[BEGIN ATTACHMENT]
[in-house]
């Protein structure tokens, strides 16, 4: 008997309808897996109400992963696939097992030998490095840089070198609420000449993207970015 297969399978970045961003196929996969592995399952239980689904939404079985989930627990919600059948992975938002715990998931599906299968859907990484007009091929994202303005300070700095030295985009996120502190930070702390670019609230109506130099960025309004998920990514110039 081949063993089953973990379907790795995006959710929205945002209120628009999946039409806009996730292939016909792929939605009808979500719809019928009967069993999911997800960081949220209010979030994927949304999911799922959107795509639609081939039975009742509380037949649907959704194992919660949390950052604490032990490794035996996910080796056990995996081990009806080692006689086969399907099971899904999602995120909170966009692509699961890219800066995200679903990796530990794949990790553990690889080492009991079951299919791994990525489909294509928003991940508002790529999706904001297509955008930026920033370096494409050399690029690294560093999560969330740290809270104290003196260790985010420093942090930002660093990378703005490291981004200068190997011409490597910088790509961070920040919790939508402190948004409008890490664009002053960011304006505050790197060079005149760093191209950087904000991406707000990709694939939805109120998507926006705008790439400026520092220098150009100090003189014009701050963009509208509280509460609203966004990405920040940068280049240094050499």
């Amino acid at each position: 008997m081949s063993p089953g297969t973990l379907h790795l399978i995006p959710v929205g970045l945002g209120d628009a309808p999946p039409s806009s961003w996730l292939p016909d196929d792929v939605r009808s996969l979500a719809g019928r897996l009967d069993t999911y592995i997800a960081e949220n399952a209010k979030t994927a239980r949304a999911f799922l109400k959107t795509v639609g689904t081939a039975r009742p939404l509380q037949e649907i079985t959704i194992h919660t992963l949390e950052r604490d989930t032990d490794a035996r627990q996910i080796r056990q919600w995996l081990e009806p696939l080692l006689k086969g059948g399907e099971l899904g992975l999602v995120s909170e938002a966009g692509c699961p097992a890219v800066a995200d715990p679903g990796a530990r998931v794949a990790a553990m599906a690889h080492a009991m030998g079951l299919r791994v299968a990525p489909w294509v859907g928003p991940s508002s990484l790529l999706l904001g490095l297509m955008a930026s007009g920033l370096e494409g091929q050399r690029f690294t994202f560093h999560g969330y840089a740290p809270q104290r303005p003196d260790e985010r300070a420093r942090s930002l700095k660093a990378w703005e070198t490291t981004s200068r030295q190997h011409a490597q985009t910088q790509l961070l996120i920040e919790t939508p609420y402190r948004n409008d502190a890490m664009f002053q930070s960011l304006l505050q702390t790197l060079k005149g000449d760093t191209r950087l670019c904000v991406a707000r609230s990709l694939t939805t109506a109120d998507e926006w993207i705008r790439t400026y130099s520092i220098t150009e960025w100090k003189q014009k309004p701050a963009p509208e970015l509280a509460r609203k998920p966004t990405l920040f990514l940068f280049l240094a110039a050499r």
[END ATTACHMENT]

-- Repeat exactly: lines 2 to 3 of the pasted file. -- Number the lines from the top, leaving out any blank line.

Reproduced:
């Protein structure tokens, strides 16, 4: 008997309808897996109400992963696939097992030998490095840089070198609420000449993207970015 297969399978970045961003196929996969592995399952239980689904939404079985989930627990919600059948992975938002715990998931599906299968859907990484007009091929994202303005300070700095030295985009996120502190930070702390670019609230109506130099960025309004998920990514110039 081949063993089953973990379907790795995006959710929205945002209120628009999946039409806009996730292939016909792929939605009808979500719809019928009967069993999911997800960081949220209010979030994927949304999911799922959107795509639609081939039975009742509380037949649907959704194992919660949390950052604490032990490794035996996910080796056990995996081990009806080692006689086969399907099971899904999602995120909170966009692509699961890219800066995200679903990796530990794949990790553990690889080492009991079951299919791994990525489909294509928003991940508002790529999706904001297509955008930026920033370096494409050399690029690294560093999560969330740290809270104290003196260790985010420093942090930002660093990378703005490291981004200068190997011409490597910088790509961070920040919790939508402190948004409008890490664009002053960011304006505050790197060079005149760093191209950087904000991406707000990709694939939805109120998507926006705008790439400026520092220098150009100090003189014009701050963009509208509280509460609203966004990405920040940068280049240094050499």
């Amino acid at each position: 008997m081949s063993p089953g297969t973990l379907h790795l399978i995006p959710v929205g970045l945002g209120d628009a309808p999946p039409s806009s961003w996730l292939p016909d196929d792929v939605r009808s996969l979500a719809g019928r897996l009967d069993t999911y592995i997800a960081e949220n399952a209010k979030t994927a239980r949304a999911f799922l109400k959107t795509v639609g689904t081939a039975r009742p939404l509380q037949e649907i079985t959704i194992h919660t992963l949390e950052r604490d989930t032990d490794a035996r627990q996910i080796r056990q919600w995996l081990e009806p696939l080692l006689k086969g059948g399907e099971l899904g992975l999602v995120s909170e938002a966009g692509c699961p097992a890219v800066a995200d715990p679903g990796a530990r998931v794949a990790a553990m599906a690889h080492a009991m030998g079951l299919r791994v299968a990525p489909w294509v859907g928003p991940s508002s990484l790529l999706l904001g490095l297509m955008a930026s007009g920033l370096e494409g091929q050399r690029f690294t994202f560093h999560g969330y840089a740290p809270q104290r303005p003196d260790e985010r300070a420093r942090s930002l700095k660093a990378w703005e070198t490291t981004s200068r030295q190997h011409a490597q985009t910088q790509l961070l996120i920040e919790t939508p609420y402190r948004n409008d502190a890490m664009f002053q930070s960011l304006l505050q702390t790197l060079k005149g000449d760093t191209r950087l670019c904000v991406a707000r609230s990709l694939t939805t109506a109120d998507e926006w993207i705008r790439t400026y130099s520092i220098t150009e960025w100090k003189q014009k309004p701050a963009p509208e970015l509280a509460r609203k998920p966004t990405l920040f990514l940068f280049l240094a110039a050499r």